When you become “Meta Verified,” you’ll receive a blue badge in addition to various other advantages, such as increased visibility, protection against impersonation, prioritized customer assistance, and more
For $11.99 per month on the web and $14.99 per month on mobile, Meta is trying premium verification for Facebook and Instagram. A “Meta Verified” account would give users a verified badge, more visibility on the platforms, priority customer assistance, and other benefits, according to an update from Instagram CEO Mark Zuckerberg. This week, the function will launch in Australia and New Zealand; additional nations will follow “soon.”
This week, Zuckerberg writes, “we’re starting to roll out Meta Verified, a membership service that allows you acquire a blue badge, further impersonation protection from accounts claiming to be you, and direct access to customer support.” With this new function, we hope to improve the legitimacy and security of all of our services.
You must fulfill minimum activity requirements, be at least 18 years of age, and produce a government ID that matches your name and profile picture on Facebook or Instagram in order to sign up to become Meta Verified. The new service sounds a lot like Elon Musk’s $8 monthly Twitter Blue, but Meta points out that it won’t affect accounts that have already been verified using the prior standards set by the firm, such as notability and authenticity.
Those who join up for the service will also receive 100 free stars per month, which can be used as virtual currency to tip Facebook producers, in addition to unique stickers for Stories and Reels. In addition, Meta states that changing your profile name, username, birthday, or profile photo would require a new verification process and that businesses cannot currently apply for a Meta Verified badge.
In the long run, Meta said in a blog post, “we aim to establish a subscription service that’s valuable to everyone, including creators, businesses, and our community at large.” In order to increase verification access and give more people confidence that the accounts they deal with are legitimate, we are expanding the meaning of the verified badge as part of this strategy.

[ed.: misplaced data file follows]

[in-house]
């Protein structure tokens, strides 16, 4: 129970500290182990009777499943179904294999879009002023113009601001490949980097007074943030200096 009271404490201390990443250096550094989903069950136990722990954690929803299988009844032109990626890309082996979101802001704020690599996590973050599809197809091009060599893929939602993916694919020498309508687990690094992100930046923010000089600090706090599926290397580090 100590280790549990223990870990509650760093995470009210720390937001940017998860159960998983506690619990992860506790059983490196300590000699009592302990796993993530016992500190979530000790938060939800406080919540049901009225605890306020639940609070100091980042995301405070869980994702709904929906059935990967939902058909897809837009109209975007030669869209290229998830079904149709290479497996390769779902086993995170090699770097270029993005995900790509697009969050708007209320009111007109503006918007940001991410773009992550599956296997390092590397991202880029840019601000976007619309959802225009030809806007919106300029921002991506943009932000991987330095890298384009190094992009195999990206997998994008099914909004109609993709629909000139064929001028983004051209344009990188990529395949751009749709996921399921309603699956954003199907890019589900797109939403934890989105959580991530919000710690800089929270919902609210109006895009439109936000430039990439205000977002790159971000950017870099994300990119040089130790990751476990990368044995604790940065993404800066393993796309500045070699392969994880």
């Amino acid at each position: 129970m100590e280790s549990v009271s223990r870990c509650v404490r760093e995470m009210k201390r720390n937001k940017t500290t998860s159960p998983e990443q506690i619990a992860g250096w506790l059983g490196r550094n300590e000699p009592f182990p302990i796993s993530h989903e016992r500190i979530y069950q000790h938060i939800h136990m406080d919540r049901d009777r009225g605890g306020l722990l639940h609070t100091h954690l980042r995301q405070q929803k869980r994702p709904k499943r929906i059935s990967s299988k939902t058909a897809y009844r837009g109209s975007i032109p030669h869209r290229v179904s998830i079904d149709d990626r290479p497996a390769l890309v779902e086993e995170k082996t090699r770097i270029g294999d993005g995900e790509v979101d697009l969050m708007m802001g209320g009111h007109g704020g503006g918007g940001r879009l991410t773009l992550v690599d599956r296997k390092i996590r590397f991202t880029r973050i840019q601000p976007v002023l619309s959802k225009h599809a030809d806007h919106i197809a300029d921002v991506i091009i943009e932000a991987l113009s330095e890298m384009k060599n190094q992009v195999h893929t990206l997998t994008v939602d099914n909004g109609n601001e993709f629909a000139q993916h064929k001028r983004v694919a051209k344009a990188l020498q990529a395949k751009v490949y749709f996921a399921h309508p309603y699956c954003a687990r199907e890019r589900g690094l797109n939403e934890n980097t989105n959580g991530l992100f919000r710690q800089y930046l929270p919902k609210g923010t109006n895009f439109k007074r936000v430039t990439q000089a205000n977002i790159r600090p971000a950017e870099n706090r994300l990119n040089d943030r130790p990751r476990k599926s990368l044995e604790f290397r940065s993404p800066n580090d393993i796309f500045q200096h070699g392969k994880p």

The service will cost $19.99 AUD on the online and $24.99 AUD on mobile when it launches in Australia and New Zealand this week, or $23.99 NZD on the web and $29.99 NZD on mobile. The higher price on iOS and Android is perhaps an attempt to make up for the commission that is charged by both Apple and Google on in-app purchases.
Facebook users have something to say about the prioritized customer support for “Meta Verified” subscribers, direct access to customer support is the real value of the subscription, while a user also have said that direct access to customer support should have been part of the core product from the start. Mark Zuckerberg directly replied to the comment saying that, “verifying government ID’s and providing direct support to millions of Facebook users costs significant amount of money”.
Rumors about the service first surfaced earlier this month when a report from TechCrunch shared references to paid verification in Instagram’s source code. Social media consultant Matt Navarra later posted what appears to be a support page for paid verification on either the Australian or New Zealand-based version of Instagram.
Having said that, it’s challenging to deny the similarities between Twitter Blue, which Musk recently relaunched, and Meta’s new checkmark membership. Although we still don’t know what those additional safeguards are against fake accounts, it appears that Meta is taking account authenticity a little more seriously because it still asks users to provide government-issued identification (much like the old Twitter verification process did) and because it purports to offer additional protections against them. So let’s hope it won’t result in the influx of phony verified accounts that Twitter experienced last year.